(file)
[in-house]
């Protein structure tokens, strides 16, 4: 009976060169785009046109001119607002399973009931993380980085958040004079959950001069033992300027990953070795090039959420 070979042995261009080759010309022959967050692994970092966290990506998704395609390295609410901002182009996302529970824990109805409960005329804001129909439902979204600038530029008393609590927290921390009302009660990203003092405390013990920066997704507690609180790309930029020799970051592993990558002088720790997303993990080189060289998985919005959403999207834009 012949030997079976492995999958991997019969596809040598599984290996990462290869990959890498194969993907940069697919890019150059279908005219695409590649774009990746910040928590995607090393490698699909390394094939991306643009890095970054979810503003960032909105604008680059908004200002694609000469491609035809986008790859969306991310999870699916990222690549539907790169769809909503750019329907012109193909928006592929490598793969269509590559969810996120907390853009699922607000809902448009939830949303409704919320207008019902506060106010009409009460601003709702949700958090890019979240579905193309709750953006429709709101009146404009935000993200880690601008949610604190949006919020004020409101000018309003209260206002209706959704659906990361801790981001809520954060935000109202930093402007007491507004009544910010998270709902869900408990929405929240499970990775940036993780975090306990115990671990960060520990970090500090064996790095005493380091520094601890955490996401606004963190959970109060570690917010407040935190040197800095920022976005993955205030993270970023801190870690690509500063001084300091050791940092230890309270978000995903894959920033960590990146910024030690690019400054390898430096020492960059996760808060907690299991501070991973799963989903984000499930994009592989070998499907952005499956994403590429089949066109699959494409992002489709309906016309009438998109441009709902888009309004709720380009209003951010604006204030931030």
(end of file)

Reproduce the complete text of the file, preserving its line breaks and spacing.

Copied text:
[in-house]
């Protein structure tokens, strides 16, 4: 009976060169785009046109001119607002399973009931993380980085958040004079959950001069033992300027990953070795090039959420 070979042995261009080759010309022959967050692994970092966290990506998704395609390295609410901002182009996302529970824990109805409960005329804001129909439902979204600038530029008393609590927290921390009302009660990203003092405390013990920066997704507690609180790309930029020799970051592993990558002088720790997303993990080189060289998985919005959403999207834009 012949030997079976492995999958991997019969596809040598599984290996990462290869990959890498194969993907940069697919890019150059279908005219695409590649774009990746910040928590995607090393490698699909390394094939991306643009890095970054979810503003960032909105604008680059908004200002694609000469491609035809986008790859969306991310999870699916990222690549539907790169769809909503750019329907012109193909928006592929490598793969269509590559969810996120907390853009699922607000809902448009939830949303409704919320207008019902506060106010009409009460601003709702949700958090890019979240579905193309709750953006429709709101009146404009935000993200880690601008949610604190949006919020004020409101000018309003209260206002209706959704659906990361801790981001809520954060935000109202930093402007007491507004009544910010998270709902869900408990929405929240499970990775940036993780975090306990115990671990960060520990970090500090064996790095005493380091520094601890955490996401606004963190959970109060570690917010407040935190040197800095920022976005993955205030993270970023801190870690690509500063001084300091050791940092230890309270978000995903894959920033960590990146910024030690690019400054390898430096020492960059996760808060907690299991501070991973799963989903984000499930994009592989070998499907952005499956994403590429089949066109699959494409992002489709309906016309009438998109441009709902888009309004709720380009209003951010604006204030931030």